suraj unniappan


Led by Dr. Suraj Unniappan, Laboratory of Integrative Neuroendocrinology is composed of a team of highly qualified personnel conducting research, training and teaching in comparative endocrinology. Our fundamental interest is to understand how endocrine factors regulate physiological homeostasis in vertebrates. Maintenance of energy balance is important for survival, growth and reproduction of organisms. Endocrine, autocrine and paracrine factors play a very important role in the regulation of energy balance in vertebrates. Hormones produced from the brain, gut, adipocytes and pancreas regulate feeding and metabolism. Growth is mediated by the hypothalamo-pituitary-insulin like growth factor axis, while reproduction, by factors arising primarily from the hypothalamo-pituitary-gonadal axis. Several evidences indicate a tight interlinking of the endocrine regulation of metabolism, growth and reproduction. We are very keen to determine how these three physiological processes are integrated by endocrine factors. Using rodents and fish, and human and domestic animal tissues, we employ comparative and integrative approaches utilizing state-of-the art molecular and cellular (gene, protein and signaling molecules), physiological (functional genomics) and pharmacological tools to lead in vitro (tissues, cells), in vivo (whole animal physiology; genetic/transgenic models), in situ (perfusion) and in silico (genomics, proteomics, microarray) studies.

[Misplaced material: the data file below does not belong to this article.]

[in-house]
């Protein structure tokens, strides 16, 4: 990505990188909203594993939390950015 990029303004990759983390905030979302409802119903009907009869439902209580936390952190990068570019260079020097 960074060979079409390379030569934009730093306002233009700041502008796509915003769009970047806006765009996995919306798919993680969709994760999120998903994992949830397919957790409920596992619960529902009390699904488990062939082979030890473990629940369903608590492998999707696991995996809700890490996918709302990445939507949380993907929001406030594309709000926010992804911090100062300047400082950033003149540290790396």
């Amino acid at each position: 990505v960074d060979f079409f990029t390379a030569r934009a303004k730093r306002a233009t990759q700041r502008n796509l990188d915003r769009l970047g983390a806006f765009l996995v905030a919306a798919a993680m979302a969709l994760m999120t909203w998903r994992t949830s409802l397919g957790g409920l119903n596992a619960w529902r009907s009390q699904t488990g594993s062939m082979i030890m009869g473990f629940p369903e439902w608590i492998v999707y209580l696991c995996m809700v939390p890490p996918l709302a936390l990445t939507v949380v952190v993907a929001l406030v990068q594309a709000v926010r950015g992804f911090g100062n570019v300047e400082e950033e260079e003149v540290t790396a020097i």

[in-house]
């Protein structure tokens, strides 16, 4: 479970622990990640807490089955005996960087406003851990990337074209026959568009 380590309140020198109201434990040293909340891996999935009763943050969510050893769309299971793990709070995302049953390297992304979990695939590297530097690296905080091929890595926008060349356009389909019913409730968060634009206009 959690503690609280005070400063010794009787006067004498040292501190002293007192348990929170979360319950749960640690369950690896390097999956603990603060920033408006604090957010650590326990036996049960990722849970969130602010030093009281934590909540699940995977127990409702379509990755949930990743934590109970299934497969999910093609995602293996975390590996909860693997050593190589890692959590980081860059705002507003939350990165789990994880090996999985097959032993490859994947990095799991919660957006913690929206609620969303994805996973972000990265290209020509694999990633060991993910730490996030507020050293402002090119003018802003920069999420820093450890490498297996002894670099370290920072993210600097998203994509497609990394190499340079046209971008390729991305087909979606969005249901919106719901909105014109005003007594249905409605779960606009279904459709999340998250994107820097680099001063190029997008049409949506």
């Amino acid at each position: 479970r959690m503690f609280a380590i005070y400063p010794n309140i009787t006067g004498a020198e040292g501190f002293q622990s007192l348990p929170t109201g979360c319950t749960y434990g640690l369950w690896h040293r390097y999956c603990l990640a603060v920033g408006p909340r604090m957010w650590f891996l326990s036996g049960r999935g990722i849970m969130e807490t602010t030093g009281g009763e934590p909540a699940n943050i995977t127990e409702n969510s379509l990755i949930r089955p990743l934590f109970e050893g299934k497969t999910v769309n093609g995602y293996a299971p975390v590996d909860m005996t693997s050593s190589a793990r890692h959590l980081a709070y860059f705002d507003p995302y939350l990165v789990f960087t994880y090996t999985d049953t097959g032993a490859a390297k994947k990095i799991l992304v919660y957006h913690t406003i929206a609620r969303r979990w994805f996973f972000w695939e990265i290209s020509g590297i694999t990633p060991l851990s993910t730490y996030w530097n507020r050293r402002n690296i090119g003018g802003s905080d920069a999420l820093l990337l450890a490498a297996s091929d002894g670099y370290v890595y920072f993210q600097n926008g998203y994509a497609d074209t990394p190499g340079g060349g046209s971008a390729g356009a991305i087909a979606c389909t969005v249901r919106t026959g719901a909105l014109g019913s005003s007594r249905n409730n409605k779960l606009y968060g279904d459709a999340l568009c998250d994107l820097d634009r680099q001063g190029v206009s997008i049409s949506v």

Our highly original, independent, innovative, inter/trans-disciplinary and collaborative research programs are broadly divided into three themes/pillars:
I: Neuroendocrine Integration of Metabolism and Reproduction in Fish: The main focus of this research program is to discover how novel gut/brain derived neuroendocrine factors integrate energy balance, growth and reproduction in fish.
Funding: NSERC, CFI.
II: Hormones and Energy Balance, and Role of Hormones in Metabolic Diseases: We aim to unravel the role of peptide endocrine factors in regulating glucose and energy balance and its mechanism of actions, and how these hormones are implicated in metabolic diseases, including diabetes and obesity.
Funding: CIHR, SHRF, CFI.
III: Veterinary/Domestic Animal and Human Endocrinology: Under this emerging program, we collaborate with veterinarians and physicians to gain better understanding of endocrinology and endocrine disorders of humans and commercially important domestic animals.
Funding: Western College of Veterinary Medicine, University of Saskatchewan.
IMPACT AND SIGNIFICANCE: Our research programs strive to make groundbreaking advances in endocrinology and transform current concepts. It will help: (i) the knowledge base: by providing significant advancement in our current understanding on hormonal integration of physiology, (ii) aquaculture: to develop and utilize hormones and feed based strategies to enhance growth and reproduction in fish, (iii) health: to develop potential disease predictors and therapies for humans and domestic animals, and (iv) the training of future experts: by providing higher education and training opportunities for a large number of students and technical experts. Overall, the outcome of our research could eventually benefit Canadians and the global population by helping to improve food security and health. It also helps Canada in maintaining a leadership role in endocrine research, and the training and supply of highly skilled experts to sustain endocrinology.